MTA Press Releases

Press Release
July 23, 2020
IMMEDIATE
MTA Announces CARES Act Funding Exhausted Tomorrow

Transcript: MTA Chairman and CEO Pat Foye Appears Live on CNBC’s “Squawk on the Street”

Patrick J. Foye: “First, the MTA is facing a once in a 100-year fiscal tsunami, which has left our infrastructure untouched but destroyed and demolished 40% of our revenues. This is a national crisis, it requires a national solution. For the MTA our revenues have gone down about 40%. Good news is we received about $3.9 billion, close to $4 billion, of funding in the CARES Act… We're going to exhaust the last of the CARES dollars tomorrow. We'll get the last installment from FTA in August. To get us through the rest of the year--our revenues are two sources, $17 billion agency. About half our revenues come from our customers fares and tolls, subways, buses, commuter rail and MTA Bridges and Tunnels. The rest come from a dedicated package of taxes and subsidies that the Legislature has put in place over the last period of decades. Both of those revenue sources are down. We need another $3.9 billion from the federal government to close the deficit through the end of 2020.”

 

Metropolitan Transportation Authority (MTA) Chairman and CEO Patrick J. Foye today appeared live on CNBC’s Squawk on the Street” and announced the MTA will run out of CARES Act funding tomorrow.

A transcript of the interview appears below.

Morgan Brennan: The Metropolitan Transit Authority is facing a $16 billion deficit over the next couple of years, in what amounts to the biggest financial crisis of its existence, and now announcing more budget cuts and asking for additional federal aid to get through. Our next guest says, quote, hard choices are ahead. MTA Chairman Patrick Foye joins us now. Chairman, thank you for being with us.

Patrick J. Foye: Thanks for having me.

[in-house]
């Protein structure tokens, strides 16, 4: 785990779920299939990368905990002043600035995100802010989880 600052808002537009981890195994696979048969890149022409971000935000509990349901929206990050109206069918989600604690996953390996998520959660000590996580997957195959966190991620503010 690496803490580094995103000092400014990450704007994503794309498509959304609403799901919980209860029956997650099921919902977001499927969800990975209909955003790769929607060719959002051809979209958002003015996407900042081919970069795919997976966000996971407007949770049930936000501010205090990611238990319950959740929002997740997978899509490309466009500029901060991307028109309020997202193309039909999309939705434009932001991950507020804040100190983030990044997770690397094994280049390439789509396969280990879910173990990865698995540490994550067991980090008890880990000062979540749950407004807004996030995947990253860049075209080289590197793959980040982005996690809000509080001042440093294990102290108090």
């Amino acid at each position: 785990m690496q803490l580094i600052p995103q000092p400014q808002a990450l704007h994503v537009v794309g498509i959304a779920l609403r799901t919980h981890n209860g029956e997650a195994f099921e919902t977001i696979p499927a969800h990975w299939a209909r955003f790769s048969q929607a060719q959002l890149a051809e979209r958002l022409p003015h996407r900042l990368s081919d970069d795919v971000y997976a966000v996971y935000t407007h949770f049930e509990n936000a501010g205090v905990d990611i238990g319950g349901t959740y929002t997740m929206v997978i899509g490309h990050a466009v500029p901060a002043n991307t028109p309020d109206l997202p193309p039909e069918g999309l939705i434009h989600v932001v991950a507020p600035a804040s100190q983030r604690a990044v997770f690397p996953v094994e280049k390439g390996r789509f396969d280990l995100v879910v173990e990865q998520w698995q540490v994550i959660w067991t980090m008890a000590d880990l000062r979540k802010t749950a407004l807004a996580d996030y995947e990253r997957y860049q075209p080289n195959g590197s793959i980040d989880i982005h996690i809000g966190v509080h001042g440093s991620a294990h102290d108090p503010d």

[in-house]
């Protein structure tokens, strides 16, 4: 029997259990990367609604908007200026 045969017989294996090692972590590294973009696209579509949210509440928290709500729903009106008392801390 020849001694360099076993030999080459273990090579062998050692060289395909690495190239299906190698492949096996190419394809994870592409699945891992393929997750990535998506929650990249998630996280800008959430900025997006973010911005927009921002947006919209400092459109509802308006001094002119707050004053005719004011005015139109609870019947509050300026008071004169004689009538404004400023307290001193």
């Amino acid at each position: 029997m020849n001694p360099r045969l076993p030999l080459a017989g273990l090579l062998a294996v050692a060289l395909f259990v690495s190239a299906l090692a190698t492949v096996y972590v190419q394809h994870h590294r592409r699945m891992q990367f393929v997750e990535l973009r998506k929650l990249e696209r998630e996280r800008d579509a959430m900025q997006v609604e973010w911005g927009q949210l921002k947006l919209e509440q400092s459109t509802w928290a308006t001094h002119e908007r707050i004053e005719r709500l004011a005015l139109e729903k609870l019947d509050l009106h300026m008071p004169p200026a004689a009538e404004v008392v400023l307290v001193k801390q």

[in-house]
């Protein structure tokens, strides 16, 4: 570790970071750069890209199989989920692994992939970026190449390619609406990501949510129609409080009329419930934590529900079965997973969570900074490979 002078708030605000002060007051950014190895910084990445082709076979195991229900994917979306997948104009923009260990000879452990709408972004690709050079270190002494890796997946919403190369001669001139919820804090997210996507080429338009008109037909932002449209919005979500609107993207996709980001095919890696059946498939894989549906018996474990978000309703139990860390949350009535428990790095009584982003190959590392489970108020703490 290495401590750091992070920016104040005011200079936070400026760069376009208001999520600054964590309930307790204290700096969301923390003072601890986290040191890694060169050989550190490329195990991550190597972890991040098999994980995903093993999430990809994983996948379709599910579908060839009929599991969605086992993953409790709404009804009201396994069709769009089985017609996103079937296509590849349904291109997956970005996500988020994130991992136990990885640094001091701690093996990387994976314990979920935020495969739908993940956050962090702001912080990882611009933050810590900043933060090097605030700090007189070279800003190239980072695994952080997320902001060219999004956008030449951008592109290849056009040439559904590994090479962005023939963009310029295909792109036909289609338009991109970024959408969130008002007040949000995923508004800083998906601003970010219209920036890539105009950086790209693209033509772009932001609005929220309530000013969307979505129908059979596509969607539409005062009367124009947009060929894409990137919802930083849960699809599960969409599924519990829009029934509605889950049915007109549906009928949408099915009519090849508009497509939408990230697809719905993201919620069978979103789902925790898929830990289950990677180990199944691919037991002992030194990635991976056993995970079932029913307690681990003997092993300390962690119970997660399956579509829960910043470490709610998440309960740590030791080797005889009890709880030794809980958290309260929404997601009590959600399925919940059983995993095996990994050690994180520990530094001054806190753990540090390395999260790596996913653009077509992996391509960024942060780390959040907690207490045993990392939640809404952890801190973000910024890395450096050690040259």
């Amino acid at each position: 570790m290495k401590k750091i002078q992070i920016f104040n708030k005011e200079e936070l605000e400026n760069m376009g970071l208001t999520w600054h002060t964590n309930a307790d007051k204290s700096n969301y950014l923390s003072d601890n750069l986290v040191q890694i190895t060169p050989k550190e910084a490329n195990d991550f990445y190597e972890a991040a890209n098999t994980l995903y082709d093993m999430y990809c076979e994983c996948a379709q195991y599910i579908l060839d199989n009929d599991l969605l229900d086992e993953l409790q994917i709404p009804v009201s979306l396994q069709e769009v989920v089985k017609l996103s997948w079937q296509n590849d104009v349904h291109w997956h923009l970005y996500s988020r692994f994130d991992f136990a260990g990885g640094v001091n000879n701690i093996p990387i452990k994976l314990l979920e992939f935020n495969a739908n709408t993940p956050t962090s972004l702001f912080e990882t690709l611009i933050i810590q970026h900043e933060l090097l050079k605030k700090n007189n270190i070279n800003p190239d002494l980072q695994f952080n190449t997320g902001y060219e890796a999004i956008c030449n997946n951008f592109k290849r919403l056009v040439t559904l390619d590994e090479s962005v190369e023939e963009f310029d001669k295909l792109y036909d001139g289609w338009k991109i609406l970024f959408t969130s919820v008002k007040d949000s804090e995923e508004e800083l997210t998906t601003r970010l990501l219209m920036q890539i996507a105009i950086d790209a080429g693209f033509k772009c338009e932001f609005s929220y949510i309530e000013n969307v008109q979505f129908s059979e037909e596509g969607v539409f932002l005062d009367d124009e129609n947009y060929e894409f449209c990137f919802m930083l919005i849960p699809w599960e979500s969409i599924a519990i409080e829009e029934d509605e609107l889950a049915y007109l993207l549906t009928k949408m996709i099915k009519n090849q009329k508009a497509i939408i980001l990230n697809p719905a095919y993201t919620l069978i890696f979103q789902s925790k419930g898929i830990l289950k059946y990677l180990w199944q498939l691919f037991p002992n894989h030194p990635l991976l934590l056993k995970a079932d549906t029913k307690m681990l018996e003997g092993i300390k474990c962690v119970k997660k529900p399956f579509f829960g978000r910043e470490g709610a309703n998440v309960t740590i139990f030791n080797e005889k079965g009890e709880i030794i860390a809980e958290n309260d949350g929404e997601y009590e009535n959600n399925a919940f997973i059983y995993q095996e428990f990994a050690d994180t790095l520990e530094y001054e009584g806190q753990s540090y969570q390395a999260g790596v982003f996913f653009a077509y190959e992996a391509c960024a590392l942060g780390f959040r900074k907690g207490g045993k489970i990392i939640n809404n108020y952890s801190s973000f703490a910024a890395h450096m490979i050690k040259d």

Brennan: All right so the $16 billion deficit through 2024. You just had a meeting yesterday about additional cuts and where those could take place, I guess outline those for us and also the fact that you are calling to the federal government for additional federal aid. How much can be done if that aid doesn't come through?

Foye: First, the MTA is facing a once in a 100-year fiscal tsunami, which has left our infrastructure untouched but destroyed and demolished 40% of our revenues. This is a national crisis, it requires a national solution. For the MTA our revenues have gone down about 40%. Good news is we received about $3.9 billion, close to $4 billion, of funding in the CARES Act. I think I'll make news now which is we're going to exhaust the last of the CARES dollars tomorrow. We'll get the last installment from FTA in August. To get us through the rest of the year--our revenues are of two sources, $17 billion agency. About half our revenues come from our customers fares and tolls, subways, buses, commuter rail and MTA Bridges and Tunnels. The rest come from a dedicated package of taxes and subsidies that the Legislature has put in place over the last period of decades. Both of those revenue sources are down. We need another $3.9 billion from the federal government to close the deficit through the end of 2020. The Heroes Act which the House of Representatives passed included that $3.9 billion. The United States Senate is back in session and we're hoping that transit agencies, and I'm hoping especially the MTA is going to receive an additional $3.9 billion to close the deficit through the end of the year.

Brennan: Yeah and of course the MTA, as you just mentioned, does cover the New York Metro area, but it is the largest public transit authority in the country, so this is being watched very, very closely right now. I wonder though, when you hear about demographic shifts: people that are moving out of, say, Manhattan into the suburbs or other parts of the country right now, the fact that the City overall is facing huge deficit issues of its own. How are you counting for population in your deficit estimates? And what do you anticipate over the coming years in terms of structural changes to the way the MTA operates within the city and the area?